The Inequities of Loss

A good friend recently passed away. He was 41. He’s survived by his wife, child of almost two years, and an extended collection of family and friends. As someone wrote on his obituary page, he was “one of the good guys.” A warm soul who always brought energy, enthusiasm, and empathy to every second of his life, it’s terribly unfair that someone so good was taken away so young. Loss is inequitable. Karma may be a barometer for some, but it’s not the measure for all.

Some assholes survive, plain and simple. Whether they are morally repugnant like the current US President or worse, murderers who live with impunity, there are teems of people who deserve going before others. But that is not how the world works. No matter how much virtue you possess, no matter how altruistic or benevolent you are towards others, your time may suddenly come like a thief in the night. Nobody can explain it. No priest, rabbi, or medical professional.

My friend who died was about as close to perfection as possible. Many say these things immediately after someone’s death, but this guy truly set a perfect example. He was a devout family man who had an incredible work ethic and gave one hundred percent in everything he did. His energy was contagious. He cared for everyone, which was clearly exemplified by him even giving me the time of day when I was still in school and he was an established professional excelling in his career. Nobody forced him to talk to me. He wanted to, even though at the time there was nothing in it for him (trust me). But that’s just the type of guy he was – he may have been smarter, more athletic, more handsome, and more successful than most people in any room, but it never led him to treat anyone any differently. He was always interested in other people. He asked questions. He listened.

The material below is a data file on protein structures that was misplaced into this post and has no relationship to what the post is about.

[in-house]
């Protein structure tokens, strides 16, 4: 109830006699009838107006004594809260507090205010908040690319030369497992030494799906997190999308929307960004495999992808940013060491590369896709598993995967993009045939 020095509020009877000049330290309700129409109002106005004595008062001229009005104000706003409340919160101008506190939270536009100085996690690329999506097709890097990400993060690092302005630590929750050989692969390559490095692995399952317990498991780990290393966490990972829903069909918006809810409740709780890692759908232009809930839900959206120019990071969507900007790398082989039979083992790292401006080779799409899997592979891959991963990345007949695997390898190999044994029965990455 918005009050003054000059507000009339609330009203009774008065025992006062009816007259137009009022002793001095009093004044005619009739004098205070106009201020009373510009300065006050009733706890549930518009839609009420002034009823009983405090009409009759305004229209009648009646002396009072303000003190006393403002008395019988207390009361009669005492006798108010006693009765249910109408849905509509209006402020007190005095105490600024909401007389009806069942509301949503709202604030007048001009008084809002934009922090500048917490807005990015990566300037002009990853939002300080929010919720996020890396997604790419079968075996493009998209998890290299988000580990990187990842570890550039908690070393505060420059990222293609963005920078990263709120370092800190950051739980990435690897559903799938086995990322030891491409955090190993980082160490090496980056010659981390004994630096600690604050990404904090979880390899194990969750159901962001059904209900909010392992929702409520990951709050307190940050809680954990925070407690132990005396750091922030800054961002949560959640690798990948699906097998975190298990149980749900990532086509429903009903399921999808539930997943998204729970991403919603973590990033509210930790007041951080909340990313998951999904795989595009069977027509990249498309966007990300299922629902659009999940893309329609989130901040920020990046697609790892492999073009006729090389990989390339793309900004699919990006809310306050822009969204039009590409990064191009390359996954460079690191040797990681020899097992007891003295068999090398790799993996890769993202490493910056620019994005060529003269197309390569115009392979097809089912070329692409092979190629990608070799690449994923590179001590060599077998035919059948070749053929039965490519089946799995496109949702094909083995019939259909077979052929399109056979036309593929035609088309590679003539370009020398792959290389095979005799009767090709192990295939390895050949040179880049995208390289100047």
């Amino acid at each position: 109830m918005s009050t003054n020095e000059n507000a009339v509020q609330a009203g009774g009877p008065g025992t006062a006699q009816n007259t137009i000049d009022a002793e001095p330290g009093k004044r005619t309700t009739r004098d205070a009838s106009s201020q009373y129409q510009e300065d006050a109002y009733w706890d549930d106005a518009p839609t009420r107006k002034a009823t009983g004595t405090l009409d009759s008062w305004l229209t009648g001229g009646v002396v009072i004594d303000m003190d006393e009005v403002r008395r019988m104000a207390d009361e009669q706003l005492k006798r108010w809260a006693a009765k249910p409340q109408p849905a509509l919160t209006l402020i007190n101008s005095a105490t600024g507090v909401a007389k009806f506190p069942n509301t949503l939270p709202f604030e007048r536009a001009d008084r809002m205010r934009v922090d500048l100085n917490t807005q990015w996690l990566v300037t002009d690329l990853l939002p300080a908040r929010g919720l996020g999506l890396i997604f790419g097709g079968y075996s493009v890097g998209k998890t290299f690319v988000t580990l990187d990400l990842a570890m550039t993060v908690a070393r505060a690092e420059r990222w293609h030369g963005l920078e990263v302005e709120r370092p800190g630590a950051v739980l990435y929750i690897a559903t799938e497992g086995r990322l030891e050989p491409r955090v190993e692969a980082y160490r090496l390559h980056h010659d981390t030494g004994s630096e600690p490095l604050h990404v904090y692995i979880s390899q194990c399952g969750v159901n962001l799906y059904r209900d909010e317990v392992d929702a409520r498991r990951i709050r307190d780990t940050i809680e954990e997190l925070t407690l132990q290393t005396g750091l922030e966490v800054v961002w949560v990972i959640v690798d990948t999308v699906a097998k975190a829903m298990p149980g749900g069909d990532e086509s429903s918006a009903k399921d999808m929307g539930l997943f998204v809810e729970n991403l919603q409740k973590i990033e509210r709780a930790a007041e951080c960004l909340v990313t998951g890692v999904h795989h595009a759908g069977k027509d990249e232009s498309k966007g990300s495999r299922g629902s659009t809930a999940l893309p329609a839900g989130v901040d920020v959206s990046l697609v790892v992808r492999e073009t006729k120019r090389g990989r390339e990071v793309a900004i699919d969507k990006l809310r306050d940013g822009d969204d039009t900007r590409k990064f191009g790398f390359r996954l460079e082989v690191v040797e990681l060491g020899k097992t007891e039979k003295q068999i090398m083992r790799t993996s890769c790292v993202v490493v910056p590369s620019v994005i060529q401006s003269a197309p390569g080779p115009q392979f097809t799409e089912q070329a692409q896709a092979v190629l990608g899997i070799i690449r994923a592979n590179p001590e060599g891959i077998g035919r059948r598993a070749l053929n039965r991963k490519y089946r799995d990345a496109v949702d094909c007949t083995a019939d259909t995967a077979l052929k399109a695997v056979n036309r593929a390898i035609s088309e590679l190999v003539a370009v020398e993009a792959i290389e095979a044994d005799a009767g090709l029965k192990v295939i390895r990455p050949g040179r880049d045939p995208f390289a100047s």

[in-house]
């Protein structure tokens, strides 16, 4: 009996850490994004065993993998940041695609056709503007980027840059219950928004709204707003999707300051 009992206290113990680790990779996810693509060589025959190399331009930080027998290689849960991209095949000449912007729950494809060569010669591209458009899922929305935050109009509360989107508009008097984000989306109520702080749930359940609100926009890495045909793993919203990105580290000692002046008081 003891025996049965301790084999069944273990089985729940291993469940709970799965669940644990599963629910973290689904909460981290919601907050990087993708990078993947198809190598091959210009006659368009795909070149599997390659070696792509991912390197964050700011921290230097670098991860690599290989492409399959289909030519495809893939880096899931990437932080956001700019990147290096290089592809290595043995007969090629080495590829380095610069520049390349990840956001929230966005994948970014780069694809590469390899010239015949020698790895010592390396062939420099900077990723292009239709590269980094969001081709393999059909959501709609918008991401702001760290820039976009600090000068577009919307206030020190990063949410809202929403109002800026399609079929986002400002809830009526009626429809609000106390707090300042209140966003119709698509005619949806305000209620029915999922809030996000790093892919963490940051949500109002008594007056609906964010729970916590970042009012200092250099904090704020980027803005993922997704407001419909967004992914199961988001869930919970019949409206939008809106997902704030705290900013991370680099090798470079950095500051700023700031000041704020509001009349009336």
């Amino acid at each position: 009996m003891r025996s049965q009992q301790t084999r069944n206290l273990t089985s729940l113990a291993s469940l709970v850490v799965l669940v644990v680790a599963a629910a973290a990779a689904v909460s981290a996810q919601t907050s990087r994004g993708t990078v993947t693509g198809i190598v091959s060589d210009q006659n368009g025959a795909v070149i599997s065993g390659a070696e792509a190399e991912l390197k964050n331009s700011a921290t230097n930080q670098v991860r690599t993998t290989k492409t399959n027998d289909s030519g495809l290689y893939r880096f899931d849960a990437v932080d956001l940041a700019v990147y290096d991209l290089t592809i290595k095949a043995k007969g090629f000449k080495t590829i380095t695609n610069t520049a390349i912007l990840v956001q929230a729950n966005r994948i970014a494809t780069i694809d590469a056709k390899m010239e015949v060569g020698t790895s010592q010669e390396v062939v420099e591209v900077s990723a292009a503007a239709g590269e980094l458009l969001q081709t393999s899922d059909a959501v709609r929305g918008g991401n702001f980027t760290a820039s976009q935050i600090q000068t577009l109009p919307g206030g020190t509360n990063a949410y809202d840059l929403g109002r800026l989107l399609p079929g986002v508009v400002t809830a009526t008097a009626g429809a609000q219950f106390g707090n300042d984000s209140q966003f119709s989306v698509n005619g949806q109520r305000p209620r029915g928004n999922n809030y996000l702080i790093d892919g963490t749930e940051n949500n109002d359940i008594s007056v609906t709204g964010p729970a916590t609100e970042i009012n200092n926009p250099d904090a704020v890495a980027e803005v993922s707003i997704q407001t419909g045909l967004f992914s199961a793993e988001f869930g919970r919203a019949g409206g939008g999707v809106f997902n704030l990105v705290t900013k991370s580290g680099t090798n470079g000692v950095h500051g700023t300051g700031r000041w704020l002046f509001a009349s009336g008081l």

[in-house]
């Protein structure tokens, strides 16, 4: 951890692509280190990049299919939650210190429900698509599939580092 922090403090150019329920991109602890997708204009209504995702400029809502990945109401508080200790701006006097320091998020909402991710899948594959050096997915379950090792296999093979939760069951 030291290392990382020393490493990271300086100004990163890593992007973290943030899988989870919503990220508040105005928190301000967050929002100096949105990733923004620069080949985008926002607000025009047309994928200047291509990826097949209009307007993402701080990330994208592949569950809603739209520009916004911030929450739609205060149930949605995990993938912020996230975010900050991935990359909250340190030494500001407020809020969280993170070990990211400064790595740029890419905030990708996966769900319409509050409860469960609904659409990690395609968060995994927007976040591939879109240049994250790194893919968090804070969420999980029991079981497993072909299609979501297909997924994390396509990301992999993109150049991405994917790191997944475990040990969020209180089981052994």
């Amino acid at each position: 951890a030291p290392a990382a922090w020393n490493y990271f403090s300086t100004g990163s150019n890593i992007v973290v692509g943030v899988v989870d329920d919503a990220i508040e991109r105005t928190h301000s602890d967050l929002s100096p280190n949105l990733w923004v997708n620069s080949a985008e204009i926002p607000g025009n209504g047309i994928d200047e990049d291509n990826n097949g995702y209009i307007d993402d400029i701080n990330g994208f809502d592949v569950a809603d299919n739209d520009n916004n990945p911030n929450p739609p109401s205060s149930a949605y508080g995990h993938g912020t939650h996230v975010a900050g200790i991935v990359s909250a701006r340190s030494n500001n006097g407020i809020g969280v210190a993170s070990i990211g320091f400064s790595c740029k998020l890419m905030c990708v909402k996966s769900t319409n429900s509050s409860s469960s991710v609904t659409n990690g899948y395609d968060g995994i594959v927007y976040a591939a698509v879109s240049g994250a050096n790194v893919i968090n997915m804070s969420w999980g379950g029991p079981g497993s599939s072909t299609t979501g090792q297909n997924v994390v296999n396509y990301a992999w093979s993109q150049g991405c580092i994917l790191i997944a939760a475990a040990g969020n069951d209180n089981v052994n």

After inexplicable tragedies we are usually left asking, why? Why him? Why so soon? What did he and his family ever do to deserve this? Some people live horribly and still survive. I like to think the universe has a way of working itself out and that the progress of humanity arcs toward the good and just, but in moments like this I am left questioning everything. It shows that no matter how well you live or how healthy you strive to be, you can still be left with the short straw before your time is due.

Now does this mean we should all be morally bankrupt, eat fried foods incessantly, and drink copious amounts of alcohol? Of course not. We should all aim to be the best people we can and cultivate as much virtue as possible. What’s the point of enjoying our time on this space rock if life is a Hobbesian dystopia that’s nasty, brutish, and short?

If tragic events do anything, it’s this – you realize the harsh truth that death is unfair. It operates often without rhyme or reason. It does not discriminate. It is inequitable. And for those reasons we must do better to cherish every second of every day, for we’ll never know which one could be our last.

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